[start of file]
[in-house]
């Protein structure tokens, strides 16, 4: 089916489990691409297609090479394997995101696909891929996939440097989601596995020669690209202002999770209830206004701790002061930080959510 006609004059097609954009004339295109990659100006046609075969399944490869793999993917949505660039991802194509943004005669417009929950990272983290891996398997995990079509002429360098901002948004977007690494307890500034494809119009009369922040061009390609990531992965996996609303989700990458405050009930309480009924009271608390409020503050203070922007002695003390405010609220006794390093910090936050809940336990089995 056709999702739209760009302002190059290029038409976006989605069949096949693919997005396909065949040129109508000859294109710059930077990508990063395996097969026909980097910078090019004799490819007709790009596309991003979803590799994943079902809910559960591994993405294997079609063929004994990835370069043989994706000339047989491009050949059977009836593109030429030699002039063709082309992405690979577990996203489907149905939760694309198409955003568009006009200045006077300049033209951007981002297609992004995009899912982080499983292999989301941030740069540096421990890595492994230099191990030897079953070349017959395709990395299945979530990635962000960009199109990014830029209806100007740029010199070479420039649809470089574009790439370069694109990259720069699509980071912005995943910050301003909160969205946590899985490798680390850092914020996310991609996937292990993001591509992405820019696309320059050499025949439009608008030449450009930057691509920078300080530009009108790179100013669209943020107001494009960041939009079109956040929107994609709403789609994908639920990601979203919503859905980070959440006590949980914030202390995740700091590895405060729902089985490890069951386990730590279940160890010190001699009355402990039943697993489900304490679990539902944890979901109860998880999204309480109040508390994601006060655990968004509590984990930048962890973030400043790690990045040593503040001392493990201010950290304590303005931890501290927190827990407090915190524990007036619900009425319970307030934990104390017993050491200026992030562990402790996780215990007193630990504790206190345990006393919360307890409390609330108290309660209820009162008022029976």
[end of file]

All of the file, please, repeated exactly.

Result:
[in-house]
């Protein structure tokens, strides 16, 4: 089916489990691409297609090479394997995101696909891929996939440097989601596995020669690209202002999770209830206004701790002061930080959510 006609004059097609954009004339295109990659100006046609075969399944490869793999993917949505660039991802194509943004005669417009929950990272983290891996398997995990079509002429360098901002948004977007690494307890500034494809119009009369922040061009390609990531992965996996609303989700990458405050009930309480009924009271608390409020503050203070922007002695003390405010609220006794390093910090936050809940336990089995 056709999702739209760009302002190059290029038409976006989605069949096949693919997005396909065949040129109508000859294109710059930077990508990063395996097969026909980097910078090019004799490819007709790009596309991003979803590799994943079902809910559960591994993405294997079609063929004994990835370069043989994706000339047989491009050949059977009836593109030429030699002039063709082309992405690979577990996203489907149905939760694309198409955003568009006009200045006077300049033209951007981002297609992004995009899912982080499983292999989301941030740069540096421990890595492994230099191990030897079953070349017959395709990395299945979530990635962000960009199109990014830029209806100007740029010199070479420039649809470089574009790439370069694109990259720069699509980071912005995943910050301003909160969205946590899985490798680390850092914020996310991609996937292990993001591509992405820019696309320059050499025949439009608008030449450009930057691509920078300080530009009108790179100013669209943020107001494009960041939009079109956040929107994609709403789609994908639920990601979203919503859905980070959440006590949980914030202390995740700091590895405060729902089985490890069951386990730590279940160890010190001699009355402990039943697993489900304490679990539902944890979901109860998880999204309480109040508390994601006060655990968004509590984990930048962890973030400043790690990045040593503040001392493990201010950290304590303005931890501290927190827990407090915190524990007036619900009425319970307030934990104390017993050491200026992030562990402790996780215990007193630990504790206190345990006393919360307890409390609330108290309660209820009162008022029976």